Critical Care Medicine-Hematologic and Oncologic Disorders>>>>>Coagulopathies
Question 1#

A 67-year-old woman with a recent history of deep vein thrombosis treated with apixaban 5 mg BID was admitted to the ICU for postoperative respiratory insufficiency following elective ventral hernia repair. She was extubated successfully on postoperative day 2. Her anticoagulation was bridged appropriately and home apixaban restarted on day 3 in anticipation of discharge. She suddenly became altered, hemodynamically unstable, and her bed was filled with melena. Vital signs were noted as follows:

What is the most effective form of anticoagulation reversal for this patient?

A. Fresh Frozen Plasma
B. Adnexanet Alpha
C. Prothrombin complex concentrate (PCC)
D. Idarucizumab

Correct Answer is B


Correct Answer: B

When life-threatening hemorrhage or bleed in a critical area occurs in the setting of anticoagulation, rapid reversal is crucial. The efficacy of FFP for the reversal of Xa inhibitors is modest at best. FFP has an INR of ∼1.4, must be blood group specific, needs to be thawed before administration, and a volume of 10 to 15 mL/kg is needed. The delay in administration, potential for volume overload, transfusion related acute lung injury, and more effective options make this a less than ideal treatment. 

PCC may be useful in anticoagulation reversal but not the best option. PCC comes in two types, 4 factor and 3 factor. The 4 factor PCC contains all of the vitamin K–dependent coagulation factors—II, VII, IX, and X. The 3 factor PCC does not contain factor VII and would not be good for vitamin K antagonists. Current consensus guidelines suggest 50 µg/kg of 4 factor PCC should be given to those on a factor Xa inhibitor with life-threatening bleeding or bleeding in a critical area.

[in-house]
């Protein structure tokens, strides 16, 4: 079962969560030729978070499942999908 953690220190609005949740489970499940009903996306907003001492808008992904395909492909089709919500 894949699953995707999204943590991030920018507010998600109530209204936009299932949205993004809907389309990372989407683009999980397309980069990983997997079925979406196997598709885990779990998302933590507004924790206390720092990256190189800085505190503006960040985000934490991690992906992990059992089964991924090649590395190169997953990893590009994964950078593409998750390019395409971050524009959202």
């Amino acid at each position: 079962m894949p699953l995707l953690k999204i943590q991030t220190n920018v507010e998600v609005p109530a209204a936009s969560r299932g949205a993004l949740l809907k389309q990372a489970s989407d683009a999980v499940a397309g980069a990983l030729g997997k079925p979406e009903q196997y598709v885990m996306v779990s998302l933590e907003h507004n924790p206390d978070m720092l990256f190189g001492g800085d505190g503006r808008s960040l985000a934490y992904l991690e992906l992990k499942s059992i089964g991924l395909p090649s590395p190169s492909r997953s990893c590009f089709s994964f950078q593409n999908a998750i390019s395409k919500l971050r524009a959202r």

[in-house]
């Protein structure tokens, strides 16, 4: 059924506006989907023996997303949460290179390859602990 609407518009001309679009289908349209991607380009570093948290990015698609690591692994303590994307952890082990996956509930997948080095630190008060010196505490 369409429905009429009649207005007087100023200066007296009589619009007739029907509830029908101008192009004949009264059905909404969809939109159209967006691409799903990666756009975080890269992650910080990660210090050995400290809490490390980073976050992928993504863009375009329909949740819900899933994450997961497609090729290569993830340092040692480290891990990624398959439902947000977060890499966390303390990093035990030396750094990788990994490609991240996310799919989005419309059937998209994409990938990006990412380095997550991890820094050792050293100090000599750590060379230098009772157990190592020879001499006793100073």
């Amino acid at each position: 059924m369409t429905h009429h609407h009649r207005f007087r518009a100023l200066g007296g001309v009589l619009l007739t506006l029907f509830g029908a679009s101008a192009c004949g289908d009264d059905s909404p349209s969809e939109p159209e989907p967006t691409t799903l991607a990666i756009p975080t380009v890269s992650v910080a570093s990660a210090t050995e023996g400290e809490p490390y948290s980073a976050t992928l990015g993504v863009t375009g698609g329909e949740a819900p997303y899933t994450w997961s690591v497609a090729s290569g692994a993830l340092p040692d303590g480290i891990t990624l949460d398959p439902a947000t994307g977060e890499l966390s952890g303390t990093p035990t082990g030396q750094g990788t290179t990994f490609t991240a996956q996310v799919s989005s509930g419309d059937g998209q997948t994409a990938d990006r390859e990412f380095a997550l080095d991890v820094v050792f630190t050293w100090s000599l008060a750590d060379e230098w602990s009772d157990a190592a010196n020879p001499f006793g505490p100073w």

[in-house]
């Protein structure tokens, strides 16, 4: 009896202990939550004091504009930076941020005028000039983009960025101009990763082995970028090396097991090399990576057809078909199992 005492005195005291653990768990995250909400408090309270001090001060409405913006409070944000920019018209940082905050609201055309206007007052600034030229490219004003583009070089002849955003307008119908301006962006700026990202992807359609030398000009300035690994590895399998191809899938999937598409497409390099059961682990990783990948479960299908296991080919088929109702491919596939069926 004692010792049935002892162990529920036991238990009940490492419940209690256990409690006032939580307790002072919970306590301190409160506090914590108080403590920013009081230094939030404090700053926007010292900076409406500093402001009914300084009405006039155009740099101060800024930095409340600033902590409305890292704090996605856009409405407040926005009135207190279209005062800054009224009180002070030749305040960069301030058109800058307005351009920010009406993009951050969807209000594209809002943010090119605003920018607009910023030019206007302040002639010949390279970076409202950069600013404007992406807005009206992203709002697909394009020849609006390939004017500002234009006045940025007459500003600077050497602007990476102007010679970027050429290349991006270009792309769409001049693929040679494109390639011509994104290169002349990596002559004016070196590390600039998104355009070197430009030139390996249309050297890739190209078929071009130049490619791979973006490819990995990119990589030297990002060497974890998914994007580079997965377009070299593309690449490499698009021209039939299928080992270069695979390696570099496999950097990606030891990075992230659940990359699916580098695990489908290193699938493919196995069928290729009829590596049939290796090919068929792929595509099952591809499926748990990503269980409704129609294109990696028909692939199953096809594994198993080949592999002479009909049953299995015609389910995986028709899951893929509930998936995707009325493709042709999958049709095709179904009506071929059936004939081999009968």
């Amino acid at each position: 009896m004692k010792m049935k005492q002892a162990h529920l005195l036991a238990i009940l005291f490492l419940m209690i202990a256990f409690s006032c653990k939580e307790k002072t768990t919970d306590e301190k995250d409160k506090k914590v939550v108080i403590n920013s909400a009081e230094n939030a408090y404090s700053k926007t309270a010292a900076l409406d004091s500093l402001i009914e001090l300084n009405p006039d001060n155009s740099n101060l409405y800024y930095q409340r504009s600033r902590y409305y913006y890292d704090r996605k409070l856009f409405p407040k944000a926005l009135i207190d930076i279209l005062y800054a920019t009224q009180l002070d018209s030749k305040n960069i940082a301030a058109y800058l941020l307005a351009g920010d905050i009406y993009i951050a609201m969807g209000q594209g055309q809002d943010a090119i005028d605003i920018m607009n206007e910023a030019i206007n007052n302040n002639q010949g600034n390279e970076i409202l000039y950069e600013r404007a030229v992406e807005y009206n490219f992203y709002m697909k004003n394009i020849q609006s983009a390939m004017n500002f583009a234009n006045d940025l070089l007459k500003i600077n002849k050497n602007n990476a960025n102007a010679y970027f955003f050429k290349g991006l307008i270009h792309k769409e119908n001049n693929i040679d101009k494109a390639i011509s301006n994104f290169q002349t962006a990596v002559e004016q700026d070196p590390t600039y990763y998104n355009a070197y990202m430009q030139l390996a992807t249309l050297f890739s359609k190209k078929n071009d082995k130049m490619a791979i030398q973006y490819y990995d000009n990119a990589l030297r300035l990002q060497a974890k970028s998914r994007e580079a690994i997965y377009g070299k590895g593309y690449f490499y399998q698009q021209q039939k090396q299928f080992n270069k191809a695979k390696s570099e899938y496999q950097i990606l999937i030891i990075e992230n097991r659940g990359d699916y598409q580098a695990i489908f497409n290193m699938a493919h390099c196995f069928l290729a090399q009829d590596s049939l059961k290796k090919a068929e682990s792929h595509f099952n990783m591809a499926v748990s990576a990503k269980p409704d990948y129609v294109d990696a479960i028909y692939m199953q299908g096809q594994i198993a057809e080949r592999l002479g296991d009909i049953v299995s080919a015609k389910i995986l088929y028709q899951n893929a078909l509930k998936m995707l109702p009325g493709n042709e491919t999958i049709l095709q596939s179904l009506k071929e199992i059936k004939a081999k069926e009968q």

Adnexanet Alfa is a decoy factor Xa with no active site. It has shown promise in phase III clinical trials. The ANNEXA-4 (Adnexanet Alfa for Acute Major Bleeding Associated with Factor Xa Inhibitors) clinical trial is currently underway and shows effective reversal. If available, this is the best option. Recent FDA fast-track approval will likely bring this to the frontline for reversal of factor Xa inhibitors.

Because of its short half-life and the NOACs differing pharmacology, dosage varies by drug. Adnexanet alfa bolus is no longer effective 2 hours after it is administered and requires an infusion. Patients on apixaban 5 mg BID require a 400 mg bolus followed by a continuous infusion of 4 mg/min for 2 hours. Those on rivaroxaban 20 mg daily require an 800 mg bolus followed by a continuous infusion of 8 mg/min for 2 hours.

Idarucizumab is a monoclonal antibody specific to dabigatran. Axiomatically, it is not an appropriate reversal agent for apixaban.

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Kaatz S, Bhansali H, Gibbs J, Lavender R, Mahan CE, Paje DG. Reversing factor Xa inhibitors – clinical utility of andexanet alfa. J Blood Med. 2017;8:141-149. Available at